Bakal, Carl 1918-2004

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BAKAL, Carl 1918-2004


See index for CA sketch: Born January 11, 1918, in New York, NY; died of a heart attack March 18, 2004, in Manhattan, NY. Editor, photographer, and author. Bakal is best remembered for his anti-gun stance, which he argued for in his 1966 book, The Right to Bear Arms. A graduate of City College (now of the City University of New York), where he earned a B.S. in 1939, he began his career as editor of Fotoshop Almanac and as associate and contributing editor to U.S. Camera. When America joined the war effort in 1942, Bakal enlisted in the Army Signal Corps and became a first lieutenant. After the war, he worked for the military government in Germany, where he produced documentary films, and he later did the same in Japan. In 1947, he returned to civilian life as a writer for the New York Mirror, and, during the early 1950s, as an associate editor for Coronet magazine. A brief time as a freelance photographer was followed by a year editing Real and See magazines. Then, in the early 1960s, Bakal was a public affairs consultant to the U.S. Department of Commerce and a senior associate for Howard Chase Associates in New York City. Two years as director of the magazine department at Carl Byoir & Associates then led to a long period as account supervisor for Anna M. Rosenberg Associates from 1968 to 1984. Continuing to move up the business officer ladder, Bakal became senior vice president of Jack Raymond & Company in 1984, during which time he was also a travel editor for Sylvia Porter's Personal Finance magazine, and then he headed his own company, Carl Bakal Associates, beginning in 1986. Bakal's first two books, the technical Filter Manual (1951) and How to Shoot for Glamour (1955), involved photography; a skilled photographer whose pictures appeared in such national publications as Life, Esquire, Holiday, and Cosmopolitan, he won the international Popular Photography competition in 1956. It was not until the 1960s that Bakal began publishing books on various issues, and his The Right to Bear Arms (revised in 1968 as No Right to Bear Arms) stirred much controversy about the effect of increased gun ownership in America on the level of violence in this country. In 1979 he also published Charity U.S.A.: An Investigation into the Hidden World of the Multi-Billion Dollar Charity Industry, in which he argued for more nonprofit organization accountability to governments.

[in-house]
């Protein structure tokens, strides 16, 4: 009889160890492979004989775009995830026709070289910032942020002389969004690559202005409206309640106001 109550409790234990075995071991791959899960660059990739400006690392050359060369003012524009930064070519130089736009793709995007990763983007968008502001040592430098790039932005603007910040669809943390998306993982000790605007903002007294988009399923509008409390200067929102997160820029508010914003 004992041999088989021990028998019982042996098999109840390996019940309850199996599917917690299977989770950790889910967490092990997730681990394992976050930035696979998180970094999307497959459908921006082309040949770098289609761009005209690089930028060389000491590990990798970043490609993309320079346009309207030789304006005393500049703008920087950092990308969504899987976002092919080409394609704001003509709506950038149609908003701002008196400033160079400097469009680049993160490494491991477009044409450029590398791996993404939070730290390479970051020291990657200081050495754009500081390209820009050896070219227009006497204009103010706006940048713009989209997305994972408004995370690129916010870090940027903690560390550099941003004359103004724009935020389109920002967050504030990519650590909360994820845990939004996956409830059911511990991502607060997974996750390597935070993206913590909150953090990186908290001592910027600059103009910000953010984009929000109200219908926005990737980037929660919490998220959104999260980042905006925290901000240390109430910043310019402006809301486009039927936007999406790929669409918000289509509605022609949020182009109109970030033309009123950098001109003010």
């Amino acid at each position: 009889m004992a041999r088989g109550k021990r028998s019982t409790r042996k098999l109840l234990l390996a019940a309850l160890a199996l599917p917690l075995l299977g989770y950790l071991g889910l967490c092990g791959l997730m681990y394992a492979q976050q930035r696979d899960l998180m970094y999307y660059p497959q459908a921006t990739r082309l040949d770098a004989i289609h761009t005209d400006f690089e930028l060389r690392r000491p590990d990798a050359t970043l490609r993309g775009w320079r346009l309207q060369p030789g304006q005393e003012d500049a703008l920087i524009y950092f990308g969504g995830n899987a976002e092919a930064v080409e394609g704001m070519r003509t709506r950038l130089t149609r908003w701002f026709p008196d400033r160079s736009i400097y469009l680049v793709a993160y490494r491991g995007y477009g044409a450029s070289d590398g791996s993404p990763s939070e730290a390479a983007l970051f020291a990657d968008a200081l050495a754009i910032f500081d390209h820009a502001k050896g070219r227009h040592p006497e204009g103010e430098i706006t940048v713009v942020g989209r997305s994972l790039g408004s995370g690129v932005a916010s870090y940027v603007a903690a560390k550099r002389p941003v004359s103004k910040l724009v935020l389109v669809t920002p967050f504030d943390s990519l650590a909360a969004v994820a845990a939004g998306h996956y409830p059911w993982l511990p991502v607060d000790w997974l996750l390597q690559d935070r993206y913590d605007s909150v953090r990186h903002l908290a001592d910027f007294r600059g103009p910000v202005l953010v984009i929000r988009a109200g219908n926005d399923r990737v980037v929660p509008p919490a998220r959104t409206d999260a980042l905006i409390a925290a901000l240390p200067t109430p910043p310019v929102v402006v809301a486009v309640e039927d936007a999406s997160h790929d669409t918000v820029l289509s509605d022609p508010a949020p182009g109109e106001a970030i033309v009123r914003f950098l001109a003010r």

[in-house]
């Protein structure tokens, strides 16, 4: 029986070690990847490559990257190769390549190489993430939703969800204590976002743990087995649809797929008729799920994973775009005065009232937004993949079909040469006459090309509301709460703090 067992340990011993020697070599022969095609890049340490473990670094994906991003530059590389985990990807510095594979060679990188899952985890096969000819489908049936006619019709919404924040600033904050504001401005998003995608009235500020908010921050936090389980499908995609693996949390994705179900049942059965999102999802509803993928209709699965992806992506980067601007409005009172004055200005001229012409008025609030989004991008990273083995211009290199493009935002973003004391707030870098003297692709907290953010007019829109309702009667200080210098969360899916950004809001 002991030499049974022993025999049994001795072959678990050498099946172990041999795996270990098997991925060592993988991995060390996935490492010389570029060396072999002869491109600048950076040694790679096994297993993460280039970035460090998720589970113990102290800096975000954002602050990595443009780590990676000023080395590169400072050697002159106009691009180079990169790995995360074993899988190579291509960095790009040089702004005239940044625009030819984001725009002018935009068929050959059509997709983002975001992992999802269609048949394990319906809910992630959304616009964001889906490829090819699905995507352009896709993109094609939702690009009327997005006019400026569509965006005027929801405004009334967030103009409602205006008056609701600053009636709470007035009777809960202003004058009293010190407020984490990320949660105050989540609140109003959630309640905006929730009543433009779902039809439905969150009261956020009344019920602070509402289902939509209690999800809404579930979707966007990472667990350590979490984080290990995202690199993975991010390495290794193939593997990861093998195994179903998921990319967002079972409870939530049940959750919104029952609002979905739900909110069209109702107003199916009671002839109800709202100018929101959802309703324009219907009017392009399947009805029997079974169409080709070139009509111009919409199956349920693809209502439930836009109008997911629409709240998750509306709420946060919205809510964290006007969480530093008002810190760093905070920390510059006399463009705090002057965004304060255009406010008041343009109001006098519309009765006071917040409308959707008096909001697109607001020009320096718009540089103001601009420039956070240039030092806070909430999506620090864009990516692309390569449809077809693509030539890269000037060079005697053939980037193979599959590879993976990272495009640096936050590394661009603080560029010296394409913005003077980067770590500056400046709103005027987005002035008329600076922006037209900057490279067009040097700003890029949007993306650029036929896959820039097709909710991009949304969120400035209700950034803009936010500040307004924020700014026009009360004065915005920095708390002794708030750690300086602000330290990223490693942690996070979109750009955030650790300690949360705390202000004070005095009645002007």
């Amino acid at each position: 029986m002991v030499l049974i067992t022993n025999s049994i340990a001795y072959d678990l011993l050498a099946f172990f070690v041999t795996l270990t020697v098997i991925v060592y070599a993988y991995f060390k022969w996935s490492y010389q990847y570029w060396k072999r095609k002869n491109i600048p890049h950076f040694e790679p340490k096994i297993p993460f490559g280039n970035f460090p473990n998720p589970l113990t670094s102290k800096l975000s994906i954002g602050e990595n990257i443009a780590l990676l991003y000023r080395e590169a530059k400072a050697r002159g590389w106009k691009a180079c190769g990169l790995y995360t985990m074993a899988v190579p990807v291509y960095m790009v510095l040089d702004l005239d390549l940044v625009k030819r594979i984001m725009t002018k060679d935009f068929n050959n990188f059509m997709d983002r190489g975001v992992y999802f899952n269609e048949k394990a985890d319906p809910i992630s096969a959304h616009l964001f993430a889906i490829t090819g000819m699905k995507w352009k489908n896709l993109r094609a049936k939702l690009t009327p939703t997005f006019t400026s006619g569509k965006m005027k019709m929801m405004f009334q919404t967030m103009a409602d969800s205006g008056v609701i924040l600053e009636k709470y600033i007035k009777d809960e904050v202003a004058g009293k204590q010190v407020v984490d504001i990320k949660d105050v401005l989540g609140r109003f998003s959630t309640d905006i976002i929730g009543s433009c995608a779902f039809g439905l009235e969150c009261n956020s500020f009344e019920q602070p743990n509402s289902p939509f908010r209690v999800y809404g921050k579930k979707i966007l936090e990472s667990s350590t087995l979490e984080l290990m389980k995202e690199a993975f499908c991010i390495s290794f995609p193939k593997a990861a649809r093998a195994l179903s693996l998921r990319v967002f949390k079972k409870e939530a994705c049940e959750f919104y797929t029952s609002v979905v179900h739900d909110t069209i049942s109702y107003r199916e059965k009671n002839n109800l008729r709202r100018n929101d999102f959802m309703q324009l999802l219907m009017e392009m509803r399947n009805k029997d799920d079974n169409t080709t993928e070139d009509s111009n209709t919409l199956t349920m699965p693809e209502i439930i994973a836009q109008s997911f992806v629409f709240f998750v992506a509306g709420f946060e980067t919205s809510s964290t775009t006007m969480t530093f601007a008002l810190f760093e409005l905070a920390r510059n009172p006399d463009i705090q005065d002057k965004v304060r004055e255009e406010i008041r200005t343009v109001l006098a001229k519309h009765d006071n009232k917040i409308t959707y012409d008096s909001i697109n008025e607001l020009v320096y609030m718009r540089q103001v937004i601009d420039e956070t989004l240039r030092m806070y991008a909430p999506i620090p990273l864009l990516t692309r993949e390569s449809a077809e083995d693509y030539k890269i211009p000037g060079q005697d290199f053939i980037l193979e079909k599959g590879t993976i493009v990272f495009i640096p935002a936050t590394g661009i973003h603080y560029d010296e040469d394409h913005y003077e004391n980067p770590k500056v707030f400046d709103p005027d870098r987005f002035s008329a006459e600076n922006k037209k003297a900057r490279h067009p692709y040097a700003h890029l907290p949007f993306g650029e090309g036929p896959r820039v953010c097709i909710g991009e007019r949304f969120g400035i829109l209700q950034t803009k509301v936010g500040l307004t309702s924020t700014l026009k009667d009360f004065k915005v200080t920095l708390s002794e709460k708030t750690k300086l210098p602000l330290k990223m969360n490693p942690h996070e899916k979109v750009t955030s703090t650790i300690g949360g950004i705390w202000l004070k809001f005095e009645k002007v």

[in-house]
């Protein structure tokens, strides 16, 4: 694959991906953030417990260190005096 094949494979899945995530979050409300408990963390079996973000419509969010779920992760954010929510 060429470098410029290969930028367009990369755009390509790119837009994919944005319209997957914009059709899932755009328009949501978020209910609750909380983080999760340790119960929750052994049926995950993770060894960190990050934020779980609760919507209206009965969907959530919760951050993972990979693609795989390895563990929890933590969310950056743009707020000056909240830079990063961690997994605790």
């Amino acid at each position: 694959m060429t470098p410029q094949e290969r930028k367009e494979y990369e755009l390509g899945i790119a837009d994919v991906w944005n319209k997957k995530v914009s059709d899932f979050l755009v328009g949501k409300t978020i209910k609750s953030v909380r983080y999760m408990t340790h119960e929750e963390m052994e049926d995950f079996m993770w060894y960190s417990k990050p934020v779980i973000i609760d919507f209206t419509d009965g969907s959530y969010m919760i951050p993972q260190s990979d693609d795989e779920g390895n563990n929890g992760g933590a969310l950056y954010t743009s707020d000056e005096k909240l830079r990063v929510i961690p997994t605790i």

Chicago Tribune, April 5, 2004, Section 4, p. 8.

Los Angeles Times, April 5, 2004, p. B9.

New York Times, April 3, 2004, p. A25.

Washington Post, April 12, 2004, p. B4.